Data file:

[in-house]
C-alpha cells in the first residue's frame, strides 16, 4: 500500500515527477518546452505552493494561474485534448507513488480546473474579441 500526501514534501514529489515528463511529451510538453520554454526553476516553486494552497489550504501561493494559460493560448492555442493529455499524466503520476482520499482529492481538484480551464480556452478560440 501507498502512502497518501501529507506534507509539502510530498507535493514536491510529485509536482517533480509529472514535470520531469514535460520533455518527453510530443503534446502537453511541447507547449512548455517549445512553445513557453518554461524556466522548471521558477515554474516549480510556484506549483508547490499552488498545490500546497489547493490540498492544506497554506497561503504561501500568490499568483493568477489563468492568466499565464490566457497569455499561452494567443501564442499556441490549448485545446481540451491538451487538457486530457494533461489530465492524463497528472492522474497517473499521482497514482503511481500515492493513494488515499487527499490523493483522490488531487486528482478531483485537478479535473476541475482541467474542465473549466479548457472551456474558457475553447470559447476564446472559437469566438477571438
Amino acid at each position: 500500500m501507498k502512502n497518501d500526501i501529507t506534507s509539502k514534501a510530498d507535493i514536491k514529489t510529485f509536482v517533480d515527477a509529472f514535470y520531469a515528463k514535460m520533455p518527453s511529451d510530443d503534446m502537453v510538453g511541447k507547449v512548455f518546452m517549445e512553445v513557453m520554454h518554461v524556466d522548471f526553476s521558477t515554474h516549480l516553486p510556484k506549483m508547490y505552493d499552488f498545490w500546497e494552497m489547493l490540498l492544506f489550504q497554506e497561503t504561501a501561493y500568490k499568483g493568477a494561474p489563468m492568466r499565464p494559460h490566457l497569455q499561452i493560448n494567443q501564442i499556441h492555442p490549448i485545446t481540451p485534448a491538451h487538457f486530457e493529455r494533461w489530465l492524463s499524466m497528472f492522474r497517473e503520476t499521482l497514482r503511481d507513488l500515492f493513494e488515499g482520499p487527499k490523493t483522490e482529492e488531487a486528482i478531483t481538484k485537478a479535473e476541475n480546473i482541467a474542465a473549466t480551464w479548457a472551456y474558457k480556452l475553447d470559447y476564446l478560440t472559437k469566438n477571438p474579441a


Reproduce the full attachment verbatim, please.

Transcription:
[in-house]
C-alpha cells in the first residue's frame, strides 16, 4: 500500500515527477518546452505552493494561474485534448507513488480546473474579441 500526501514534501514529489515528463511529451510538453520554454526553476516553486494552497489550504501561493494559460493560448492555442493529455499524466503520476482520499482529492481538484480551464480556452478560440 501507498502512502497518501501529507506534507509539502510530498507535493514536491510529485509536482517533480509529472514535470520531469514535460520533455518527453510530443503534446502537453511541447507547449512548455517549445512553445513557453518554461524556466522548471521558477515554474516549480510556484506549483508547490499552488498545490500546497489547493490540498492544506497554506497561503504561501500568490499568483493568477489563468492568466499565464490566457497569455499561452494567443501564442499556441490549448485545446481540451491538451487538457486530457494533461489530465492524463497528472492522474497517473499521482497514482503511481500515492493513494488515499487527499490523493483522490488531487486528482478531483485537478479535473476541475482541467474542465473549466479548457472551456474558457475553447470559447476564446472559437469566438477571438
Amino acid at each position: 500500500m501507498k502512502n497518501d500526501i501529507t506534507s509539502k514534501a510530498d507535493i514536491k514529489t510529485f509536482v517533480d515527477a509529472f514535470y520531469a515528463k514535460m520533455p518527453s511529451d510530443d503534446m502537453v510538453g511541447k507547449v512548455f518546452m517549445e512553445v513557453m520554454h518554461v524556466d522548471f526553476s521558477t515554474h516549480l516553486p510556484k506549483m508547490y505552493d499552488f498545490w500546497e494552497m489547493l490540498l492544506f489550504q497554506e497561503t504561501a501561493y500568490k499568483g493568477a494561474p489563468m492568466r499565464p494559460h490566457l497569455q499561452i493560448n494567443q501564442i499556441h492555442p490549448i485545446t481540451p485534448a491538451h487538457f486530457e493529455r494533461w489530465l492524463s499524466m497528472f492522474r497517473e503520476t499521482l497514482r503511481d507513488l500515492f493513494e488515499g482520499p487527499k490523493t483522490e482529492e488531487a486528482i478531483t481538484k485537478a479535473e476541475n480546473i482541467a474542465a473549466t480551464w479548457a472551456y474558457k480556452l475553447d470559447y476564446l478560440t472559437k469566438n477571438p474579441a